Mark Allen wrote himself into the history books by making the highest break in Snooker Shoot Out history, and promptly gave a withering assessment of the event.
Thepchaiya Un-Nooh came into the tournament holding the record, having knocked in a 139 in 2019, but he was eclipsed by Allen on Thursday.
Given the rapid-fire nature of the event, centuries are rare. There had been 21 in the history of the event, before Allen made it 22 in some style.
O'Sullivan, Trump and Selby top bill on day 1 in star-studded Northern Ireland Open draw
His opponent Jimmy Robertson made a mess of a safety off the pack and paid a heavy price, as Allen stepped in with a total clearance that took a little under seven minutes to compile.
- Evans: Snooker Shoot Out the perfect stage for women
- Imperious Trump has a taste for winning - O'Sullivan
- Snooker Shoot Out 2021: Draw, schedule and latest results
“I think the only way is down after that,” Allen said on Eurosport. “The problem with this format is you are likely to do that as you are to score one point and miss everything.
“I will take it when it comes.”
'I've not been a fan' - Allen not impressed with Shoot Out despite record break
Allen’s stunning break suggested he is happy playing the quick-fire event, but that is not the case.
Asked if it’s an event that could kickstart a season, Allen said: “It would be a completely false kickstart as this is not snooker.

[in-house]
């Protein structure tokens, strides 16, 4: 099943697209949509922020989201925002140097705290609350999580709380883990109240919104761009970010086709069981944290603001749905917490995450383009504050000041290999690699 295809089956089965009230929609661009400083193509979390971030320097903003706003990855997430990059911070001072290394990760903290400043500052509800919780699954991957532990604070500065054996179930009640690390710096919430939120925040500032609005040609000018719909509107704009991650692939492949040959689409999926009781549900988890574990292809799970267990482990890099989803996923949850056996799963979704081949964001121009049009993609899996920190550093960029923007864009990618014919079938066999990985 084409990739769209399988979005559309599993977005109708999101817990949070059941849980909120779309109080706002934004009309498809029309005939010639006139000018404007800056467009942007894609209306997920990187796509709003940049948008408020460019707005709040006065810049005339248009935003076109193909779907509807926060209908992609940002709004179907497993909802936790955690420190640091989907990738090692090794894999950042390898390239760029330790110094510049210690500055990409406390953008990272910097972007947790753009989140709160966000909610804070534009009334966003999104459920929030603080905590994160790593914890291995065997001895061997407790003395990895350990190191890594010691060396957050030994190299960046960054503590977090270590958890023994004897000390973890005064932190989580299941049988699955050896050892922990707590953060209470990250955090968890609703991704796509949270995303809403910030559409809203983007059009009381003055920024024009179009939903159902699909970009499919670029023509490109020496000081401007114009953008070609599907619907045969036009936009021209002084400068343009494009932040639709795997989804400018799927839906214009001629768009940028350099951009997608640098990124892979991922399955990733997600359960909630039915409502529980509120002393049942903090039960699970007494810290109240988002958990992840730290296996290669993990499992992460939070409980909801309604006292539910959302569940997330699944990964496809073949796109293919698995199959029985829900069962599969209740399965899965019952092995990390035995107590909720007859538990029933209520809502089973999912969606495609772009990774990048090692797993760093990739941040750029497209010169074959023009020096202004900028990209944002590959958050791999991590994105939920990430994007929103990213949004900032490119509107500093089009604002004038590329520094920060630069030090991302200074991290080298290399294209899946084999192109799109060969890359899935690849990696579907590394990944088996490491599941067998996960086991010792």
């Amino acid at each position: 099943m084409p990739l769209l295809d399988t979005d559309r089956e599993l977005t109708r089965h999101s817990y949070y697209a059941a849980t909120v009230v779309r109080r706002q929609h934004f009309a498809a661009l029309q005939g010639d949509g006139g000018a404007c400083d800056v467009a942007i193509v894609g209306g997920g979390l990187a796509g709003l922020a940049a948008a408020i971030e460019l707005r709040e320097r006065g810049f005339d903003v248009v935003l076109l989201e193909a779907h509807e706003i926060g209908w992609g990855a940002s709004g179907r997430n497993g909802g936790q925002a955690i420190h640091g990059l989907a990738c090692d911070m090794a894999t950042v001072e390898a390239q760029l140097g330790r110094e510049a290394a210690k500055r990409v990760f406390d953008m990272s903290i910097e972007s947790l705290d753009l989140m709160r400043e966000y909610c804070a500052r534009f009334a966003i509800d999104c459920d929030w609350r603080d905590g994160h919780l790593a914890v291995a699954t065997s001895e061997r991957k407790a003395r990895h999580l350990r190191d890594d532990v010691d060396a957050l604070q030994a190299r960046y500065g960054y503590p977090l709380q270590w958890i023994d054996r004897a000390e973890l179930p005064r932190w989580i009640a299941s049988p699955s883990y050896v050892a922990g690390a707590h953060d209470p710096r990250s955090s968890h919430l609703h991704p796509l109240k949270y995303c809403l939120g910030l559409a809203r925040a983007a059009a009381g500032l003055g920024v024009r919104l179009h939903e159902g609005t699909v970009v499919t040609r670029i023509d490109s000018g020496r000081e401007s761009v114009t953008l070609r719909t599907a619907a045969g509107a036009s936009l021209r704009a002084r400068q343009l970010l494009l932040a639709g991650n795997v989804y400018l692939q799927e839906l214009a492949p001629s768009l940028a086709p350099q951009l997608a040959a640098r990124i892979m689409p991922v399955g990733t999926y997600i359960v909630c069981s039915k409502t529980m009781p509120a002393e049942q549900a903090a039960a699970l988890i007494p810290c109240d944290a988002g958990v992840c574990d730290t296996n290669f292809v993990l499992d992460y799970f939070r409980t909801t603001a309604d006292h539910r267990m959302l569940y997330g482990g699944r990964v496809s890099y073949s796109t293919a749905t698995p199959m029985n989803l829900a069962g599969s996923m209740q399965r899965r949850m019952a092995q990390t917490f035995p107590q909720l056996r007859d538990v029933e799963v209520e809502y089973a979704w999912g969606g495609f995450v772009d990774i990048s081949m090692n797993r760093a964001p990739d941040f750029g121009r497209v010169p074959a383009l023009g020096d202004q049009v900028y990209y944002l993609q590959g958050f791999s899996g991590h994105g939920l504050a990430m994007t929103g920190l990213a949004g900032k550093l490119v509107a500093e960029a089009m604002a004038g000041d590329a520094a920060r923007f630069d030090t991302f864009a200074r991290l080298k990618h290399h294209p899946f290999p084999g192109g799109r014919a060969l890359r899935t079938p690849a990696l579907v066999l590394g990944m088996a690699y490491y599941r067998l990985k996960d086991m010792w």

I’ve not been a fan of the event since they changed it to a ranking event. I think there are a lot more important tournaments in the year and they have taken away a bit of fun of the event, and with no crowds this year it is even less fun.
"But I won’t enter an event without trying to win so I am here to win.”
Allen’s form has been mixed this season, but the 34-year-old feels he is playing well.
'Exemplary!' - Allen knocks in record 142 break in Shoot Out
He said: “In general my game has been in good shape and I've just got to turn performances into wins."
The absence of fans due to the coronavirus restrictions means the event lacks the raucous nature of normal, and Allen feels it is not positive to play the matches in relative silence.
“It is different,” Allen said. “There is no noise. It is different as normally you get the drunks shouting and roaring abuse at you.
“That is part of the fun of it. At times it is too serious, you just want a bit of fun sometimes.”
O'Sullivan into Crucible quarter-finals after record-breaking win against Allen
O'Sullivan on the brink of victory over Allen after dominating evening session
Share this article